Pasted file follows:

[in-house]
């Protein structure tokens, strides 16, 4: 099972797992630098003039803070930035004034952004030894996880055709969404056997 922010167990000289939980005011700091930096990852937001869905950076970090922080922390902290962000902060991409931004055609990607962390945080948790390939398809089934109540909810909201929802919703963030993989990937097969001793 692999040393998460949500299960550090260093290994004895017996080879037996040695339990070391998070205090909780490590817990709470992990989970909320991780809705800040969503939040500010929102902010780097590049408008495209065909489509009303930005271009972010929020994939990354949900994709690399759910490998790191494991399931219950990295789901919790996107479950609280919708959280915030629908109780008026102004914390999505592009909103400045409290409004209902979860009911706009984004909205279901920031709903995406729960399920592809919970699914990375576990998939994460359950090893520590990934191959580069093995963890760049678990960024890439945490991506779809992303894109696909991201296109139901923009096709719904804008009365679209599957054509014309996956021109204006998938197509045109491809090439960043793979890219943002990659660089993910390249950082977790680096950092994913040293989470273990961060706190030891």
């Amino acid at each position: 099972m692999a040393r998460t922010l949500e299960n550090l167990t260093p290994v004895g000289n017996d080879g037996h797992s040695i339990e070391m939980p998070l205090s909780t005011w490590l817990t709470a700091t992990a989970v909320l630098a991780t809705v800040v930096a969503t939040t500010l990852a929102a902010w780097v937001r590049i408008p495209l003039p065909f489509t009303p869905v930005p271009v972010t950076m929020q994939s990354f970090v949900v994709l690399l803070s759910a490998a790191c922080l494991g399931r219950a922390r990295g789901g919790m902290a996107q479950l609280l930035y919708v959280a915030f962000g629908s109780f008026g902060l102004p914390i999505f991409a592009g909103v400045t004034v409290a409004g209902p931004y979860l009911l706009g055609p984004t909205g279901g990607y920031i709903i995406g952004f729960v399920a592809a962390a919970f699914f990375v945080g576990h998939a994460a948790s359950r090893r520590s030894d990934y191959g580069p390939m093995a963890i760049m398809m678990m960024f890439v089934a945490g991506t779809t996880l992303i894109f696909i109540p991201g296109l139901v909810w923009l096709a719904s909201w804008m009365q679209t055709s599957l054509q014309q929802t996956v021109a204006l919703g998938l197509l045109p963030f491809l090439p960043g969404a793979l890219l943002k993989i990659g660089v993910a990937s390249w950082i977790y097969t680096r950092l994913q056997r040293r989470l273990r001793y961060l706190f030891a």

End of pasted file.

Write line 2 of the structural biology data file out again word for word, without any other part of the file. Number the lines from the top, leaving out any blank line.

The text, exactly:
């Protein structure tokens, strides 16, 4: 099972797992630098003039803070930035004034952004030894996880055709969404056997 922010167990000289939980005011700091930096990852937001869905950076970090922080922390902290962000902060991409931004055609990607962390945080948790390939398809089934109540909810909201929802919703963030993989990937097969001793 692999040393998460949500299960550090260093290994004895017996080879037996040695339990070391998070205090909780490590817990709470992990989970909320991780809705800040969503939040500010929102902010780097590049408008495209065909489509009303930005271009972010929020994939990354949900994709690399759910490998790191494991399931219950990295789901919790996107479950609280919708959280915030629908109780008026102004914390999505592009909103400045409290409004209902979860009911706009984004909205279901920031709903995406729960399920592809919970699914990375576990998939994460359950090893520590990934191959580069093995963890760049678990960024890439945490991506779809992303894109696909991201296109139901923009096709719904804008009365679209599957054509014309996956021109204006998938197509045109491809090439960043793979890219943002990659660089993910390249950082977790680096950092994913040293989470273990961060706190030891």